Is The Gambling Black Market Growing In The UK?
Despite enjoying and benefiting from one of the most liberal attitudes to legalised gambling in the world, over regulation in the British gambling industry could be pushing UK punters towards the black market. That is the fear many people have in light of new proposed stake limits and other restrictions for licensed betting companies.
That is according to a report from accountancy firm PwC that harvested data collected from 3,000 gamblers in 2018 and published last same year that claims that, at a conservative estimate, illegal gambling contributes to around 1.2% of total gambling turnover. That is quite a lot when you consider the industry drives around £15 billion in revenue each year.
There are fears voiced in the report, commissioned by Ladbrokes Coral and William Hill, also that the numbers declared could be pushed higher still due to the sheer amount of industry restrictions that continue to be put in place.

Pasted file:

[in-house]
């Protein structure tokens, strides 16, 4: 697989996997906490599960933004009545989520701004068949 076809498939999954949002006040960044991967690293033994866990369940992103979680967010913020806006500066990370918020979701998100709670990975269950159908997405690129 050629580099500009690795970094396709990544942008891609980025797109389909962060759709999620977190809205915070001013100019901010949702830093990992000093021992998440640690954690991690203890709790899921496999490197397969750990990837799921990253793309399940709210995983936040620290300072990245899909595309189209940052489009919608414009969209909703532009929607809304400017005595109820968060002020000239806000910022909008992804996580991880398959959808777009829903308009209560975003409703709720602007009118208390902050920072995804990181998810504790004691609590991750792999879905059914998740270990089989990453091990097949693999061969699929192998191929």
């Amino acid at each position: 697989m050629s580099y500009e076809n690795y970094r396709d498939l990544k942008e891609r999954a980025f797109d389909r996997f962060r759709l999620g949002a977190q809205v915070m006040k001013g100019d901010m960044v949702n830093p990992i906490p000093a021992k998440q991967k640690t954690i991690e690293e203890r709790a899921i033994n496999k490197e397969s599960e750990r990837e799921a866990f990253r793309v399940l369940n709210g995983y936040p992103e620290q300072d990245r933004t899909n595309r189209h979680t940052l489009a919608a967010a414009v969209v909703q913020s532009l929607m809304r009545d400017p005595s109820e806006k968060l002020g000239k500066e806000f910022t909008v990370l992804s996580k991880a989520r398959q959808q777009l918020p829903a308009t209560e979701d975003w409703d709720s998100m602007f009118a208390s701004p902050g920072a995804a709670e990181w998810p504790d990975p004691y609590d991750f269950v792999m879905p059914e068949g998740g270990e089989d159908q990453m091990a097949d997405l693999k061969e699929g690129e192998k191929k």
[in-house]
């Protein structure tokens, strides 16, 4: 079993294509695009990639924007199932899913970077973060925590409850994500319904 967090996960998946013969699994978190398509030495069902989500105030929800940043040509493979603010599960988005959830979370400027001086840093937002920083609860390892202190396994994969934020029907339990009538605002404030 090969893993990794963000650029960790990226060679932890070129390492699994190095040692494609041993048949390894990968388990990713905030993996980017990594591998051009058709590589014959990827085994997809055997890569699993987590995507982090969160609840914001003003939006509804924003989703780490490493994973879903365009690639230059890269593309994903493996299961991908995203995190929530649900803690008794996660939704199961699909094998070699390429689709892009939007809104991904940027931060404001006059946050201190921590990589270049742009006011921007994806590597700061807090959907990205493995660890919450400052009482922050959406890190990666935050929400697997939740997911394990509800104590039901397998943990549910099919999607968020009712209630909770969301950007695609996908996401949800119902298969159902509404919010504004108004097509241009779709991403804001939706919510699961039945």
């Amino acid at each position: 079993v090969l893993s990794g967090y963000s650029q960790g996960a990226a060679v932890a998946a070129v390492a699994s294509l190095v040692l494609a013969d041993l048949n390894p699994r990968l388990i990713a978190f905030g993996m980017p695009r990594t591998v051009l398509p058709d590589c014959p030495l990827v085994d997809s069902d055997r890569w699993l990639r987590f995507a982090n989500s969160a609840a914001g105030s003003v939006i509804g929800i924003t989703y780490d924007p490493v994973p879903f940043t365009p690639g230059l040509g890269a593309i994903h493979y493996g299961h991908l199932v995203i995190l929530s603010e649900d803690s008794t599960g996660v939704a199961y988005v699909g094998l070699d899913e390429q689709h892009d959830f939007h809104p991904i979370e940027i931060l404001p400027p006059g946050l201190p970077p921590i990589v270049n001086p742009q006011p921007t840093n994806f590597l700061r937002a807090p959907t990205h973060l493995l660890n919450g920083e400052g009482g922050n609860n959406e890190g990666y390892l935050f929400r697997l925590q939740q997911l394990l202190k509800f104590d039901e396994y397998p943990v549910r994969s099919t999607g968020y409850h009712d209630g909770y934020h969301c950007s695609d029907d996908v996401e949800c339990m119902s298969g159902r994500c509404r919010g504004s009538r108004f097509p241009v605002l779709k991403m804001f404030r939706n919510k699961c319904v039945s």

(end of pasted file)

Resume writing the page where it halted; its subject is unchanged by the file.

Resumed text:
Yes, There Is A Gambling Black Market In The UK
Yes, there is a gambling black market in the UK and it is very big business. According to the report, the black market for gambling in the UK is already worth £1.4 billion in annual stakes but as we know there is room for growth too.
While the report was quick to stress that it is not critical of such red tape that regulators continue to enforce, people should be aware of some of the consequences of tighter regulation however unintended they so obviously are.
There is no doubt that a legal, well-regulated betting industry is the key to numbing the impact of the black market. However, it is that very regulation that is likely to be the main contributing factor to the growth of the black market and further clamp downs, the PWC warn, could lead to frictions in the customer experience and drive gambling further into the underworld.
The point essentially surrounds what the report describes as anything which disrupts the client on their journey. This means that absolutely any interruption to a player’s wagering rhythm or route to profit, such as restrictions on payments and withdrawals made from credit cards might well drive customers into the hands of another operator, potentially one which has less regulations due to it being unlicensed.